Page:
As volunteers worked to put back together the decimated KEXP, 312unes.com and Chicago Reader tables, it looked like things were going to be ok, but I must admit I was worried. This set had nearly killed us and the piece de resistance of the evening still loomed. What would happen? I wondered. Was there enough party left in here to keep going or do our final exuberant moments draw nigh like an unsuspecting elder congressman lying dead and smiling in a motel room after an all night gay meth orgy? An all too familiar tale in government, I’m afraid, and the kind we all look to for inspiration in times like these. You’ve gotta know when to say when but nobody at darkroom was saying it that I could see, so we sallied fourth.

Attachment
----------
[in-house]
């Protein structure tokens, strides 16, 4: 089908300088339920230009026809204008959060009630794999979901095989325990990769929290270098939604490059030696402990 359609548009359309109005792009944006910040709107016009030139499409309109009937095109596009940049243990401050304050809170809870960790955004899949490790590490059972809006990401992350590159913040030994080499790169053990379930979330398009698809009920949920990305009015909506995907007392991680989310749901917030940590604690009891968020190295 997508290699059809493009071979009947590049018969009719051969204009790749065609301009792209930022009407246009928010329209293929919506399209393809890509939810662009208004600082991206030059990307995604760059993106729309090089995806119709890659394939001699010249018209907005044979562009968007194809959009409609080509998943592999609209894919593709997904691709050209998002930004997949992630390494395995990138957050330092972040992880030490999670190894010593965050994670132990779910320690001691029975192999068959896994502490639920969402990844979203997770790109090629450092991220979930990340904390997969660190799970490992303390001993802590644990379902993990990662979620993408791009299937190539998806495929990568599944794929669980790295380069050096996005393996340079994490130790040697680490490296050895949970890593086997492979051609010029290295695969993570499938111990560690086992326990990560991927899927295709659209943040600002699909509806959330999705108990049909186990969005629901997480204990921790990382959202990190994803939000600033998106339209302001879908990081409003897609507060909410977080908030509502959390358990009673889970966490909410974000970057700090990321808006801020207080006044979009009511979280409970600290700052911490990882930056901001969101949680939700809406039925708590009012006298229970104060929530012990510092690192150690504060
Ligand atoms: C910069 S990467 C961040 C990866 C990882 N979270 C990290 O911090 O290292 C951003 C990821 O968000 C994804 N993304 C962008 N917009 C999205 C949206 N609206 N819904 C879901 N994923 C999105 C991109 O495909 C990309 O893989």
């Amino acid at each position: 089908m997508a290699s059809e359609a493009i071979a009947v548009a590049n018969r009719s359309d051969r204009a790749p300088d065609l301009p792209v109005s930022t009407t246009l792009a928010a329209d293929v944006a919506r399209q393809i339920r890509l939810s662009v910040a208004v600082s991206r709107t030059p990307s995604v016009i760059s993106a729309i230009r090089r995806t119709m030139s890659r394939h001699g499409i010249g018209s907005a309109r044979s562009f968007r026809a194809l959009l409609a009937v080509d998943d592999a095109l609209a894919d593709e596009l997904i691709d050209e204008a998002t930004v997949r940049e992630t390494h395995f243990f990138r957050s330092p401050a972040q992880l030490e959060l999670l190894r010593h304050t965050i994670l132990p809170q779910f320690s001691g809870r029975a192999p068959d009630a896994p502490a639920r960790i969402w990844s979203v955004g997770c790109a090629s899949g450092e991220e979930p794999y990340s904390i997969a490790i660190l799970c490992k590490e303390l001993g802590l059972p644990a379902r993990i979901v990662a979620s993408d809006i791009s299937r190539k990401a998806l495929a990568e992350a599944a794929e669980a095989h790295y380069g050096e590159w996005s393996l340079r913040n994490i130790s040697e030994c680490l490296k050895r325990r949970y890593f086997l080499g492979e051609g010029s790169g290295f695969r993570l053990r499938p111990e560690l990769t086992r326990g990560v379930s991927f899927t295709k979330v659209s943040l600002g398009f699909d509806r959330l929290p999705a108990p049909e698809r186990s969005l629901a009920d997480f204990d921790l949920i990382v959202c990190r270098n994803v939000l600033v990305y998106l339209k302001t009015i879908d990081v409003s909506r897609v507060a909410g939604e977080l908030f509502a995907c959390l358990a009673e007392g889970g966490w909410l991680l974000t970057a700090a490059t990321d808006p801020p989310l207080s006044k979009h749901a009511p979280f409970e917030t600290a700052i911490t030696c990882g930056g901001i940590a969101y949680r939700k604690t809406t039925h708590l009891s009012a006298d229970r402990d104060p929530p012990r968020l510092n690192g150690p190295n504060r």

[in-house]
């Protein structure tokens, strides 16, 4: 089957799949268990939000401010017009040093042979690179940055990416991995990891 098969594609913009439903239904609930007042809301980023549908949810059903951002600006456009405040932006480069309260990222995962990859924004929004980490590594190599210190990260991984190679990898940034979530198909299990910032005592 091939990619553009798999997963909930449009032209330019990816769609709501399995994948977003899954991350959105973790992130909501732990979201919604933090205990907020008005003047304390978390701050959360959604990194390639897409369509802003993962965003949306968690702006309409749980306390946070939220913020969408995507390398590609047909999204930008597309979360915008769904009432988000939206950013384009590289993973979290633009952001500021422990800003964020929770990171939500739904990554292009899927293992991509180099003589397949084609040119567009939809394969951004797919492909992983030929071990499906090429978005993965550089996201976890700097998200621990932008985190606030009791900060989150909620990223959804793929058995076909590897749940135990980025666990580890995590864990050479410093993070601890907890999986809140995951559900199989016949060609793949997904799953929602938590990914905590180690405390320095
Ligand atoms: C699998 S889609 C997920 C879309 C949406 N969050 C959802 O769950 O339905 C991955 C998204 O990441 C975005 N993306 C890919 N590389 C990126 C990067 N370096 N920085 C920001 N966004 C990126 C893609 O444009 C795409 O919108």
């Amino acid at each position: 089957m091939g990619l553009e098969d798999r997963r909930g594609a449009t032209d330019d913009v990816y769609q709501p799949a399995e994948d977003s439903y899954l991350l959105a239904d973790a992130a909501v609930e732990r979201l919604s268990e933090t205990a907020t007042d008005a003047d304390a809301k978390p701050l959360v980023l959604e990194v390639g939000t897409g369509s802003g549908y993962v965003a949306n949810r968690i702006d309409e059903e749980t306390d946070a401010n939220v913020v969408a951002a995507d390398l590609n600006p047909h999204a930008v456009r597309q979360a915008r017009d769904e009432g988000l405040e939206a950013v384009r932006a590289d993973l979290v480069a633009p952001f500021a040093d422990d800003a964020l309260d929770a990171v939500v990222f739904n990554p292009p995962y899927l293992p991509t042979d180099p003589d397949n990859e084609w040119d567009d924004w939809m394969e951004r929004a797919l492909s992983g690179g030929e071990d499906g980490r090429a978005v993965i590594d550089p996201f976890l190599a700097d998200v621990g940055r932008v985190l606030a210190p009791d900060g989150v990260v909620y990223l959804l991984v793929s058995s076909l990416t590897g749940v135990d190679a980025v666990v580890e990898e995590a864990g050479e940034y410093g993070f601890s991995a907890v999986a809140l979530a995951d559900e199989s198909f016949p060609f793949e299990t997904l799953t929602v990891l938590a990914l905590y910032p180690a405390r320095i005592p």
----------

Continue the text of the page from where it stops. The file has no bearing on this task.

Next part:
A lot of people say a lot of things about Hollywood Holt; in fact, if you want to read more specifics you can take a look at his feature article in this week’s music section of The Chicago Reader, but one thing people don’t say about Nigel AKA “Hollywood” Holt is that he can’t rock a crowd. For a small guy standing a diminutive 2ft and 1¼ inches the man is packed with more potential energy then Chernobyl and he unleashes it with impunity in explosive bursts of boastful party rap flow that I dare anyone to resist. As soon as the words “MUTHA-FUCKIN’ HOLLYWOOOOOD HOLT!!” Left Mikey Dance Panther’s lips the packed house went bananas. Hollywood bounded on stage like his legs were springs and blazed through rhymes about everything from mopeds to sunglasses or just rapping about rapping, and when he finally slowed down to introduce his DJ, Million Dollar Mano as “the backbone of all music,” the crowd was looking like a bunch of toddlers on a sugar high who just saw Santa.